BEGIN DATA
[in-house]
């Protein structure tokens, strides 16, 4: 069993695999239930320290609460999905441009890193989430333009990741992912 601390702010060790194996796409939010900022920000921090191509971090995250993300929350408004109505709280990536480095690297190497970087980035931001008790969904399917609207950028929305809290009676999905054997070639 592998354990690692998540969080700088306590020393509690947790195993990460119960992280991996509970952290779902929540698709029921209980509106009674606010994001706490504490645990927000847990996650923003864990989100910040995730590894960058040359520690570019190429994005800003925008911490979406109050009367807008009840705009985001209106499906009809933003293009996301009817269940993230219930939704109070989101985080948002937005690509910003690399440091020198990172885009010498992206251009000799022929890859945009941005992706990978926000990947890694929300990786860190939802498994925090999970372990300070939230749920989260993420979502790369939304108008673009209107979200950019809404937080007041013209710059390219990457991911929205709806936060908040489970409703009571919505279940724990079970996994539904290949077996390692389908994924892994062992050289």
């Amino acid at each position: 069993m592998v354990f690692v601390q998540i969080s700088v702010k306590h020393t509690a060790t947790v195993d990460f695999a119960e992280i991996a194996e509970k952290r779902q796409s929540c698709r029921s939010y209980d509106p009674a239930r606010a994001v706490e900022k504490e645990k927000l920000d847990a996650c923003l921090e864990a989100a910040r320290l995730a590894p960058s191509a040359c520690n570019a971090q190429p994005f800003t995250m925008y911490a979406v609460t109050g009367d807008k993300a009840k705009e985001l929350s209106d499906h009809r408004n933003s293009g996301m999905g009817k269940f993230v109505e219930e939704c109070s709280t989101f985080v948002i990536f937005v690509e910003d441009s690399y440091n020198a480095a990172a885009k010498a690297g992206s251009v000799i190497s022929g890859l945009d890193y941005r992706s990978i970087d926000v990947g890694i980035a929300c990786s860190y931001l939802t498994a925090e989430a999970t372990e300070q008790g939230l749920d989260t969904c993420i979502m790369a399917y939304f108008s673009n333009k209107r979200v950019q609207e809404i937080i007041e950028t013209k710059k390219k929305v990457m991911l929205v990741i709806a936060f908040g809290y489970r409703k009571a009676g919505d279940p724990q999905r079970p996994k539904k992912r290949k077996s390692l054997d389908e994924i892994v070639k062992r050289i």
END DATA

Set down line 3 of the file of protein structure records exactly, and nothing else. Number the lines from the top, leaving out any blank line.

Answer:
């Amino acid at each position: 069993m592998v354990f690692v601390q998540i969080s700088v702010k306590h020393t509690a060790t947790v195993d990460f695999a119960e992280i991996a194996e509970k952290r779902q796409s929540c698709r029921s939010y209980d509106p009674a239930r606010a994001v706490e900022k504490e645990k927000l920000d847990a996650c923003l921090e864990a989100a910040r320290l995730a590894p960058s191509a040359c520690n570019a971090q190429p994005f800003t995250m925008y911490a979406v609460t109050g009367d807008k993300a009840k705009e985001l929350s209106d499906h009809r408004n933003s293009g996301m999905g009817k269940f993230v109505e219930e939704c109070s709280t989101f985080v948002i990536f937005v690509e910003d441009s690399y440091n020198a480095a990172a885009k010498a690297g992206s251009v000799i190497s022929g890859l945009d890193y941005r992706s990978i970087d926000v990947g890694i980035a929300c990786s860190y931001l939802t498994a925090e989430a999970t372990e300070q008790g939230l749920d989260t969904c993420i979502m790369a399917y939304f108008s673009n333009k209107r979200v950019q609207e809404i937080i007041e950028t013209k710059k390219k929305v990457m991911l929205v990741i709806a936060f908040g809290y489970r409703k009571a009676g919505d279940p724990q999905r079970p996994k539904k992912r290949k077996s390692l054997d389908e994924i892994v070639k062992r050289i």